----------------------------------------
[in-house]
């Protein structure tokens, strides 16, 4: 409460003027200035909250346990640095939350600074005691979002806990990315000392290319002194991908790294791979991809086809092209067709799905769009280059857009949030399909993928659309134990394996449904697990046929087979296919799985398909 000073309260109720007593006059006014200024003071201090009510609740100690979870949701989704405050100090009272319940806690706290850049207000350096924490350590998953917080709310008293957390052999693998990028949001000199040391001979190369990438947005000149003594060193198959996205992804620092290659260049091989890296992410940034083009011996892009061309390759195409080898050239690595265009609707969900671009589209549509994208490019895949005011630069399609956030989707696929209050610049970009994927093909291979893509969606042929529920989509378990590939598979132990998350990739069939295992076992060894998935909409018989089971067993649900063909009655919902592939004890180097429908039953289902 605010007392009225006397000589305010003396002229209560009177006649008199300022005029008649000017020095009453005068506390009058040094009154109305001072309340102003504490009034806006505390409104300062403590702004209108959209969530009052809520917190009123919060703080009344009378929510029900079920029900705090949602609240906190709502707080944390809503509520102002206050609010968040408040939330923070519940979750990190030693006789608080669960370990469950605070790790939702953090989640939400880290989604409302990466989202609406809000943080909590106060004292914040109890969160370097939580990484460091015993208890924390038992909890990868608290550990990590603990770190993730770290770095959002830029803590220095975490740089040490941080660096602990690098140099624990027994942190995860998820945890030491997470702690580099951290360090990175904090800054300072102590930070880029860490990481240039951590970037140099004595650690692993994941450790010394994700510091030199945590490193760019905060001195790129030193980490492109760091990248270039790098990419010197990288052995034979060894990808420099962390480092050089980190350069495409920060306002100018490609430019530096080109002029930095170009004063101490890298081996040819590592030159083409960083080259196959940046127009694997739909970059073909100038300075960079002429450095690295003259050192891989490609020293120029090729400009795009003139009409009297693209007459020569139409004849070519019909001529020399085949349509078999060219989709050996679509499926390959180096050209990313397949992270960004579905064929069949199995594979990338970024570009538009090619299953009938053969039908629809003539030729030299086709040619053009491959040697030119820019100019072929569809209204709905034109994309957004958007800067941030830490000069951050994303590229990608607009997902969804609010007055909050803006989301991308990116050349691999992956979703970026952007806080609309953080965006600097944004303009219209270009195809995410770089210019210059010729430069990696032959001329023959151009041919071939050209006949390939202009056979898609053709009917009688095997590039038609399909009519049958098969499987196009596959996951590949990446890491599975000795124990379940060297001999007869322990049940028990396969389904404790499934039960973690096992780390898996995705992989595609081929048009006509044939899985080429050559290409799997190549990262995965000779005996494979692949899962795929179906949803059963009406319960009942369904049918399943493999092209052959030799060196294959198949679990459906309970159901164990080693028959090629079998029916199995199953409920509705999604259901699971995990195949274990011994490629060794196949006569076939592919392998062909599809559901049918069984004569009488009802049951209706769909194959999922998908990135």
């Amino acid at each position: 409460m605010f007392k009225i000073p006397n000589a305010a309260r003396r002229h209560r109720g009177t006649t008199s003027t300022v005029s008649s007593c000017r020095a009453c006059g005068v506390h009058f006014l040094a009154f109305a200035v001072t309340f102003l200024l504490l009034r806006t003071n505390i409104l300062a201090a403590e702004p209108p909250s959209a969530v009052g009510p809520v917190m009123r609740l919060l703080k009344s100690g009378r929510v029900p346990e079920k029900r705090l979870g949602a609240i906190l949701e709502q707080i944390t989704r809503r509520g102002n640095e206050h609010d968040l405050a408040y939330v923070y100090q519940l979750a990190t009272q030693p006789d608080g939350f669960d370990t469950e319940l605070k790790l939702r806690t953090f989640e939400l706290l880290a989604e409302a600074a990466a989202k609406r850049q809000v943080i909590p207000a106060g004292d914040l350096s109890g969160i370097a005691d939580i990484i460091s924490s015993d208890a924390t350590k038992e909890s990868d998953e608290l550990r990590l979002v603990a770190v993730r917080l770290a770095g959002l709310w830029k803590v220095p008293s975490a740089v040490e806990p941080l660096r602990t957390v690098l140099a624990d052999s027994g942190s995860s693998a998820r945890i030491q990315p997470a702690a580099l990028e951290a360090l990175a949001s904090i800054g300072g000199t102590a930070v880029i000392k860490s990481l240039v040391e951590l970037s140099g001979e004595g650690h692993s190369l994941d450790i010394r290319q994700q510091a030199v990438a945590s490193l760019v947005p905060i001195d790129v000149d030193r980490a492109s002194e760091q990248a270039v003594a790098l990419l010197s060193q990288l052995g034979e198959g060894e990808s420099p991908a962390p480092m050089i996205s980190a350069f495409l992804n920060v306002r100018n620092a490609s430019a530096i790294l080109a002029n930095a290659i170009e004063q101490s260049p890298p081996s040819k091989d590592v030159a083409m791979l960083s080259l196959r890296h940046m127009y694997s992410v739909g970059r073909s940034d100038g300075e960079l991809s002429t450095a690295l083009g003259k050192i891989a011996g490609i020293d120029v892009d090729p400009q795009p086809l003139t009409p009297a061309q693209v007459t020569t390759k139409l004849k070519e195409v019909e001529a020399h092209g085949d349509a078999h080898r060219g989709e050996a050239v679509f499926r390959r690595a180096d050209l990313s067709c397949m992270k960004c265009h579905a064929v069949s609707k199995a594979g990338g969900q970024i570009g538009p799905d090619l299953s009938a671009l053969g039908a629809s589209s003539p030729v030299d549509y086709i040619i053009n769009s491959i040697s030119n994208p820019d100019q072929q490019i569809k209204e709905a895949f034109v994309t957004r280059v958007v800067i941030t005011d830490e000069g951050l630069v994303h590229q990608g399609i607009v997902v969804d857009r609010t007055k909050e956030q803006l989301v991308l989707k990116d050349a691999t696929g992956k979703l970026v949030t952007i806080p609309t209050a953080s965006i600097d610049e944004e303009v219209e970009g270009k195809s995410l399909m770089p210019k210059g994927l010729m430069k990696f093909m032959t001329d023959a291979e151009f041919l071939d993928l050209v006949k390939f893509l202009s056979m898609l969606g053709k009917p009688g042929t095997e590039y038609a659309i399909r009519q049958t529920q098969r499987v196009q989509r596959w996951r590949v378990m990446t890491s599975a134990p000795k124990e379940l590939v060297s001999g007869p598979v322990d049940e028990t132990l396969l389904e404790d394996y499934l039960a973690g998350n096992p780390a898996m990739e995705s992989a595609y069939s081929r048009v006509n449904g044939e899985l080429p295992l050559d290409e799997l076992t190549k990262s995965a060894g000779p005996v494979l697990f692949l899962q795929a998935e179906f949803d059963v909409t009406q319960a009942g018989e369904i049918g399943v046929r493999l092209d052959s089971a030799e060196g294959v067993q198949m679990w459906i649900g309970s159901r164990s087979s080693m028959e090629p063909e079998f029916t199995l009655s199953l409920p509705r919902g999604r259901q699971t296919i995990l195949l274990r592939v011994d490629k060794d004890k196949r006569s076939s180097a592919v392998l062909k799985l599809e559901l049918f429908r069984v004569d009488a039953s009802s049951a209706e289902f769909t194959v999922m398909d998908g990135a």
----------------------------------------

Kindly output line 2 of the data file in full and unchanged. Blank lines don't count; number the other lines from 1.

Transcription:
């Protein structure tokens, strides 16, 4: 409460003027200035909250346990640095939350600074005691979002806990990315000392290319002194991908790294791979991809086809092209067709799905769009280059857009949030399909993928659309134990394996449904697990046929087979296919799985398909 000073309260109720007593006059006014200024003071201090009510609740100690979870949701989704405050100090009272319940806690706290850049207000350096924490350590998953917080709310008293957390052999693998990028949001000199040391001979190369990438947005000149003594060193198959996205992804620092290659260049091989890296992410940034083009011996892009061309390759195409080898050239690595265009609707969900671009589209549509994208490019895949005011630069399609956030989707696929209050610049970009994927093909291979893509969606042929529920989509378990590939598979132990998350990739069939295992076992060894998935909409018989089971067993649900063909009655919902592939004890180097429908039953289902 605010007392009225006397000589305010003396002229209560009177006649008199300022005029008649000017020095009453005068506390009058040094009154109305001072309340102003504490009034806006505390409104300062403590702004209108959209969530009052809520917190009123919060703080009344009378929510029900079920029900705090949602609240906190709502707080944390809503509520102002206050609010968040408040939330923070519940979750990190030693006789608080669960370990469950605070790790939702953090989640939400880290989604409302990466989202609406809000943080909590106060004292914040109890969160370097939580990484460091015993208890924390038992909890990868608290550990990590603990770190993730770290770095959002830029803590220095975490740089040490941080660096602990690098140099624990027994942190995860998820945890030491997470702690580099951290360090990175904090800054300072102590930070880029860490990481240039951590970037140099004595650690692993994941450790010394994700510091030199945590490193760019905060001195790129030193980490492109760091990248270039790098990419010197990288052995034979060894990808420099962390480092050089980190350069495409920060306002100018490609430019530096080109002029930095170009004063101490890298081996040819590592030159083409960083080259196959940046127009694997739909970059073909100038300075960079002429450095690295003259050192891989490609020293120029090729400009795009003139009409009297693209007459020569139409004849070519019909001529020399085949349509078999060219989709050996679509499926390959180096050209990313397949992270960004579905064929069949199995594979990338970024570009538009090619299953009938053969039908629809003539030729030299086709040619053009491959040697030119820019100019072929569809209204709905034109994309957004958007800067941030830490000069951050994303590229990608607009997902969804609010007055909050803006989301991308990116050349691999992956979703970026952007806080609309953080965006600097944004303009219209270009195809995410770089210019210059010729430069990696032959001329023959151009041919071939050209006949390939202009056979898609053709009917009688095997590039038609399909009519049958098969499987196009596959996951590949990446890491599975000795124990379940060297001999007869322990049940028990396969389904404790499934039960973690096992780390898996995705992989595609081929048009006509044939899985080429050559290409799997190549990262995965000779005996494979692949899962795929179906949803059963009406319960009942369904049918399943493999092209052959030799060196294959198949679990459906309970159901164990080693028959090629079998029916199995199953409920509705999604259901699971995990195949274990011994490629060794196949006569076939592919392998062909599809559901049918069984004569009488009802049951209706769909194959999922998908990135």